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Coin collecting has come crossover with other hobbies like stamp collecting or antiquing in the sense that these hobbies involve people seeking out everyday items that have managed to increase in value over time, no matter their original value.

When a single coin is minted among thousands, tens of thousands, or millions, the odds that it will become very valuable over time are small. However, as we discussed before, coins can be struck with errorsthey can be melted down, or otherwise be lost to time, with the result being that a once common coin becomes very rare. People will pay a great deal of money for rare coins. The same is true for everyday objects, and some of them are very coin-like so they have quite a bit of overlap with coins.

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We’ve talked numerous times about how coins have historical consequence. Most are designed or minted as a commemoration of an important event or person or are the result of politicking or maneuvering by various people in power interested in maintaining their power. Another way coins have historical importance is that they can be used to date or identify people, places, or things.

Recently archeologists in Kalkriese unearthed eight Roman coins that historians believe may be the key to identifying the site of Rome’s greatest defeat: the Battle of Teutoburg Forest. You may wonder how the site of Rome’s greatest defeat could have gone missing, given the importance of Rome in the ancient world and the fact that this battle was hardly obscure and went on to have far-reaching effects for Rome and greater Europe. It’s an interesting story.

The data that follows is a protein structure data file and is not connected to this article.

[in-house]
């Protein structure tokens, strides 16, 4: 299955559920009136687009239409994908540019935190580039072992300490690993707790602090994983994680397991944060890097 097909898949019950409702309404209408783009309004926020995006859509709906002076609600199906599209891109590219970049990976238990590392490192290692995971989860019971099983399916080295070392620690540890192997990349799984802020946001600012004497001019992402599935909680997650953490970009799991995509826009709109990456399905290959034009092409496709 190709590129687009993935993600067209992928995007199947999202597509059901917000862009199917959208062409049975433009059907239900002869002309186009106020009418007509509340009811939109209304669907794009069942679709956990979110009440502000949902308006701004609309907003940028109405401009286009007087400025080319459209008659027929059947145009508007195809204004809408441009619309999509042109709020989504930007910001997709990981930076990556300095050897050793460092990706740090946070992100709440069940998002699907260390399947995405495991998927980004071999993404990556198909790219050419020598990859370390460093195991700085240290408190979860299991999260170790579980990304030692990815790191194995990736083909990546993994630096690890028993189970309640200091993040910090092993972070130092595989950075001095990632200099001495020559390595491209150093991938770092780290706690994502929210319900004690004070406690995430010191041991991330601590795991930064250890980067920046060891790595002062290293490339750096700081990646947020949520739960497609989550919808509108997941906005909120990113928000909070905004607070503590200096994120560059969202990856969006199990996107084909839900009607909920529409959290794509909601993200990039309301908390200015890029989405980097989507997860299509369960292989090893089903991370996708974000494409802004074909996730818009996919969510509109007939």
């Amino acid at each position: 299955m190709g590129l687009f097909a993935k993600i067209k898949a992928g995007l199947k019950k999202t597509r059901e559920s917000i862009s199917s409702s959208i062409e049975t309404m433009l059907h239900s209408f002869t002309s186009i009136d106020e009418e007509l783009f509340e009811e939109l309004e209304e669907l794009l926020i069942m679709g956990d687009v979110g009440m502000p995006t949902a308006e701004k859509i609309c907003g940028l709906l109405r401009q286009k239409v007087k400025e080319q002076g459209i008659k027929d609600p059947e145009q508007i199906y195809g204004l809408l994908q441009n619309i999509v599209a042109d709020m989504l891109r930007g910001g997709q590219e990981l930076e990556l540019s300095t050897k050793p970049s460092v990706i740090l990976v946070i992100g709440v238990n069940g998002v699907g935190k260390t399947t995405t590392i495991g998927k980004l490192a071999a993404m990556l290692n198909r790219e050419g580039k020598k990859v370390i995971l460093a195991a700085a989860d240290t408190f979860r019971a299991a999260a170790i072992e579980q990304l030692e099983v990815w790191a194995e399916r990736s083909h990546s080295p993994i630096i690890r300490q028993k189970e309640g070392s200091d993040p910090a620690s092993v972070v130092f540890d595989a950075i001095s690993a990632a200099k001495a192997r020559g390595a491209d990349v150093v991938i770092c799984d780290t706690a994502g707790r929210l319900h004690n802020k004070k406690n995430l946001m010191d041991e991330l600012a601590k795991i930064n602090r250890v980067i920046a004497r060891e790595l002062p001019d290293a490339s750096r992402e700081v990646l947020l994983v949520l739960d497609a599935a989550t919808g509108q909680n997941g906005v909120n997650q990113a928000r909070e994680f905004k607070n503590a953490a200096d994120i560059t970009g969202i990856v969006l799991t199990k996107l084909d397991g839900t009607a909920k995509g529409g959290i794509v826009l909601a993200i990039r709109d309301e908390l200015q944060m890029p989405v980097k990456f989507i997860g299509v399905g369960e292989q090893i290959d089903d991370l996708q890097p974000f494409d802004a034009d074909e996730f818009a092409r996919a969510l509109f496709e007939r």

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The British gold sovereign is another coin that was designed and minted as a result of a politics.

People unfamiliar with the strife, plotting, unseating, and court intrigue that resulted when Henry of Bolingbroke, one grandson of Edward III, rose up and deposed Richard II, another of his grandsons, might be interested to know that the civil war depicted in the popular television show, Game of Thrones, is loosely based on the chaos of this period - the Wars of the Roses - in English history. For nearly a century, the country saw assassination attempts, imprisoned kings, secret marriages, brothers betraying brothers, and, of course, the famous missing and murdered Princes in the Tower.

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People often wonder why certain coins are so expensive and others are worth very little at all. Is there any rhyme or reason for this and can coin collectors in Grand Rapids and elsewhere predict at what prices specific coins will sell or auction for?

The answer is yes - and no. Like most everything in our economy, price is determined by supply and demand. This is a basic principle of economics. If there is an oversupply of bananas at the store, the store will lower the price in order to get rid of its inventory. In the case of bananas, the price will lower faster because of the short shelf life of the produce, but price can drop (or rise) suddenly for non-perishable goods like coins as well.